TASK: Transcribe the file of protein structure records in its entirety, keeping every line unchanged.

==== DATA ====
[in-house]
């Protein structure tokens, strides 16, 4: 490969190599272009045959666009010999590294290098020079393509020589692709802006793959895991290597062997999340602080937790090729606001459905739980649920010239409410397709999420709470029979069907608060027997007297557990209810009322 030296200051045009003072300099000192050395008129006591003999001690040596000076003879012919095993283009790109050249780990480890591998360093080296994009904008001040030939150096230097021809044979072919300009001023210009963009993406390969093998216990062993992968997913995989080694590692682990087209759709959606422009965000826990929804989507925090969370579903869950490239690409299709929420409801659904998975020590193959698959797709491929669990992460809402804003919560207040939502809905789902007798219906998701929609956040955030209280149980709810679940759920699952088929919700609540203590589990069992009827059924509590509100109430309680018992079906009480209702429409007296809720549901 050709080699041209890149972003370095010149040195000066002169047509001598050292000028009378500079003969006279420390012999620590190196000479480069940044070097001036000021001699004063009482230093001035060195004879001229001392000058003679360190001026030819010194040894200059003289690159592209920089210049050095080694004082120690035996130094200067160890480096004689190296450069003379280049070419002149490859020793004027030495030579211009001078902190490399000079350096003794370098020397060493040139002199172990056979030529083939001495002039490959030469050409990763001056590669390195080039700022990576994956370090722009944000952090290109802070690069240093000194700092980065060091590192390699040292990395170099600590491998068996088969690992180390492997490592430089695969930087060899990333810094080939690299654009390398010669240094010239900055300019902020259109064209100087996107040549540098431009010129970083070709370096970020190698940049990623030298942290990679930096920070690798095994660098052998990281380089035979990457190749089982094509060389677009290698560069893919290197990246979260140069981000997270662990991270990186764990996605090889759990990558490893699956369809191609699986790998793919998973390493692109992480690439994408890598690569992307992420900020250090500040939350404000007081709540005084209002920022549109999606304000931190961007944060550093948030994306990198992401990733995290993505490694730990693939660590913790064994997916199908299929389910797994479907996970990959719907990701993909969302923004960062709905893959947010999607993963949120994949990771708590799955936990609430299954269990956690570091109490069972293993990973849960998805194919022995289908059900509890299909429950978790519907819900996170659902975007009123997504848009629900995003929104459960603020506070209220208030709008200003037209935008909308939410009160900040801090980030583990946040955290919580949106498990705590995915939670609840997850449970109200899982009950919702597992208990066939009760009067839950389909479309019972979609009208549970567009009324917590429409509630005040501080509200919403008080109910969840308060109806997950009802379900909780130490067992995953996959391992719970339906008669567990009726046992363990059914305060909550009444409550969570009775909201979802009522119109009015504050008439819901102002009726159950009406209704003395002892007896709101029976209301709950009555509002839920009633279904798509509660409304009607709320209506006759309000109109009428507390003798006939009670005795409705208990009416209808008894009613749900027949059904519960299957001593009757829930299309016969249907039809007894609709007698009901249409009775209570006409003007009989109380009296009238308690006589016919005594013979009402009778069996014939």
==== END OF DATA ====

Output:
[in-house]
């Protein structure tokens, strides 16, 4: 490969190599272009045959666009010999590294290098020079393509020589692709802006793959895991290597062997999340602080937790090729606001459905739980649920010239409410397709999420709470029979069907608060027997007297557990209810009322 030296200051045009003072300099000192050395008129006591003999001690040596000076003879012919095993283009790109050249780990480890591998360093080296994009904008001040030939150096230097021809044979072919300009001023210009963009993406390969093998216990062993992968997913995989080694590692682990087209759709959606422009965000826990929804989507925090969370579903869950490239690409299709929420409801659904998975020590193959698959797709491929669990992460809402804003919560207040939502809905789902007798219906998701929609956040955030209280149980709810679940759920699952088929919700609540203590589990069992009827059924509590509100109430309680018992079906009480209702429409007296809720549901 050709080699041209890149972003370095010149040195000066002169047509001598050292000028009378500079003969006279420390012999620590190196000479480069940044070097001036000021001699004063009482230093001035060195004879001229001392000058003679360190001026030819010194040894200059003289690159592209920089210049050095080694004082120690035996130094200067160890480096004689190296450069003379280049070419002149490859020793004027030495030579211009001078902190490399000079350096003794370098020397060493040139002199172990056979030529083939001495002039490959030469050409990763001056590669390195080039700022990576994956370090722009944000952090290109802070690069240093000194700092980065060091590192390699040292990395170099600590491998068996088969690992180390492997490592430089695969930087060899990333810094080939690299654009390398010669240094010239900055300019902020259109064209100087996107040549540098431009010129970083070709370096970020190698940049990623030298942290990679930096920070690798095994660098052998990281380089035979990457190749089982094509060389677009290698560069893919290197990246979260140069981000997270662990991270990186764990996605090889759990990558490893699956369809191609699986790998793919998973390493692109992480690439994408890598690569992307992420900020250090500040939350404000007081709540005084209002920022549109999606304000931190961007944060550093948030994306990198992401990733995290993505490694730990693939660590913790064994997916199908299929389910797994479907996970990959719907990701993909969302923004960062709905893959947010999607993963949120994949990771708590799955936990609430299954269990956690570091109490069972293993990973849960998805194919022995289908059900509890299909429950978790519907819900996170659902975007009123997504848009629900995003929104459960603020506070209220208030709008200003037209935008909308939410009160900040801090980030583990946040955290919580949106498990705590995915939670609840997850449970109200899982009950919702597992208990066939009760009067839950389909479309019972979609009208549970567009009324917590429409509630005040501080509200919403008080109910969840308060109806997950009802379900909780130490067992995953996959391992719970339906008669567990009726046992363990059914305060909550009444409550969570009775909201979802009522119109009015504050008439819901102002009726159950009406209704003395002892007896709101029976209301709950009555509002839920009633279904798509509660409304009607709320209506006759309000109109009428507390003798006939009670005795409705208990009416209808008894009613749900027949059904519960299957001593009757829930299309016969249907039809007894609709007698009901249409009775209570006409003007009989109380009296009238308690006589016919005594013979009402009778069996014939």